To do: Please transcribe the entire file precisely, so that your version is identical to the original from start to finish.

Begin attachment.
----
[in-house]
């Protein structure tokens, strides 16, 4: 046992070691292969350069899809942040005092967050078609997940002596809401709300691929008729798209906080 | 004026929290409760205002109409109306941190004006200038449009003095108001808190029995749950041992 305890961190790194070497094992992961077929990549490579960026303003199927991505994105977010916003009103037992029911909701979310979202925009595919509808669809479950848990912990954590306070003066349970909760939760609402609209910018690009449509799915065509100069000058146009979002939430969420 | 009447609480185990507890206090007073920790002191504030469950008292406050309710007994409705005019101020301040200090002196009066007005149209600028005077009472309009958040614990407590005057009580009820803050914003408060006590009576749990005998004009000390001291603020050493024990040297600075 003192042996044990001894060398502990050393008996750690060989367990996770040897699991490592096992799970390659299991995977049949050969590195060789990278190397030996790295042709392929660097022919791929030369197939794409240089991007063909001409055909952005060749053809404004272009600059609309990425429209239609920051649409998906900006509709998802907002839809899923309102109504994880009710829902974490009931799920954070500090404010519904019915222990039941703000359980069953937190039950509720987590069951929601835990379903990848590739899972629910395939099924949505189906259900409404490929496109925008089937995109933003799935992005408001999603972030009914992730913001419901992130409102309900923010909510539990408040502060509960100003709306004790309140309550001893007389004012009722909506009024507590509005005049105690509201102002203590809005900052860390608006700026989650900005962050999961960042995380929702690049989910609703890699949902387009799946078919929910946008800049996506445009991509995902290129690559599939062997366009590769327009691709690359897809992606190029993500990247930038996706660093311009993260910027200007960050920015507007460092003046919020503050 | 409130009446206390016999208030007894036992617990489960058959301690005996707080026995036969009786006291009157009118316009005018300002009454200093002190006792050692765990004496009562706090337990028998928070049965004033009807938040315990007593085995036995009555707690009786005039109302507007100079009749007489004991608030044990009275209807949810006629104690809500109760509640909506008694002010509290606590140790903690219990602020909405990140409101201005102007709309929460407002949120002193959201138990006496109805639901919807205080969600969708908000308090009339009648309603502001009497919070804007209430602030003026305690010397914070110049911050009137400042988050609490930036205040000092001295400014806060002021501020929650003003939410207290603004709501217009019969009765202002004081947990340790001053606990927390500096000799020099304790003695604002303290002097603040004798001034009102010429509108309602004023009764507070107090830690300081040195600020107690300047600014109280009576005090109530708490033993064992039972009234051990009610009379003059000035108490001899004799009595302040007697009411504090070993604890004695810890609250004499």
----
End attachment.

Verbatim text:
[in-house]
């Protein structure tokens, strides 16, 4: 046992070691292969350069899809942040005092967050078609997940002596809401709300691929008729798209906080 | 004026929290409760205002109409109306941190004006200038449009003095108001808190029995749950041992 305890961190790194070497094992992961077929990549490579960026303003199927991505994105977010916003009103037992029911909701979310979202925009595919509808669809479950848990912990954590306070003066349970909760939760609402609209910018690009449509799915065509100069000058146009979002939430969420 | 009447609480185990507890206090007073920790002191504030469950008292406050309710007994409705005019101020301040200090002196009066007005149209600028005077009472309009958040614990407590005057009580009820803050914003408060006590009576749990005998004009000390001291603020050493024990040297600075 003192042996044990001894060398502990050393008996750690060989367990996770040897699991490592096992799970390659299991995977049949050969590195060789990278190397030996790295042709392929660097022919791929030369197939794409240089991007063909001409055909952005060749053809404004272009600059609309990425429209239609920051649409998906900006509709998802907002839809899923309102109504994880009710829902974490009931799920954070500090404010519904019915222990039941703000359980069953937190039950509720987590069951929601835990379903990848590739899972629910395939099924949505189906259900409404490929496109925008089937995109933003799935992005408001999603972030009914992730913001419901992130409102309900923010909510539990408040502060509960100003709306004790309140309550001893007389004012009722909506009024507590509005005049105690509201102002203590809005900052860390608006700026989650900005962050999961960042995380929702690049989910609703890699949902387009799946078919929910946008800049996506445009991509995902290129690559599939062997366009590769327009691709690359897809992606190029993500990247930038996706660093311009993260910027200007960050920015507007460092003046919020503050 | 409130009446206390016999208030007894036992617990489960058959301690005996707080026995036969009786006291009157009118316009005018300002009454200093002190006792050692765990004496009562706090337990028998928070049965004033009807938040315990007593085995036995009555707690009786005039109302507007100079009749007489004991608030044990009275209807949810006629104690809500109760509640909506008694002010509290606590140790903690219990602020909405990140409101201005102007709309929460407002949120002193959201138990006496109805639901919807205080969600969708908000308090009339009648309603502001009497919070804007209430602030003026305690010397914070110049911050009137400042988050609490930036205040000092001295400014806060002021501020929650003003939410207290603004709501217009019969009765202002004081947990340790001053606990927390500096000799020099304790003695604002303290002097603040004798001034009102010429509108309602004023009764507070107090830690300081040195600020107690300047600014109280009576005090109530708490033993064992039972009234051990009610009379003059000035108490001899004799009595302040007697009411504090070993604890004695810890609250004499």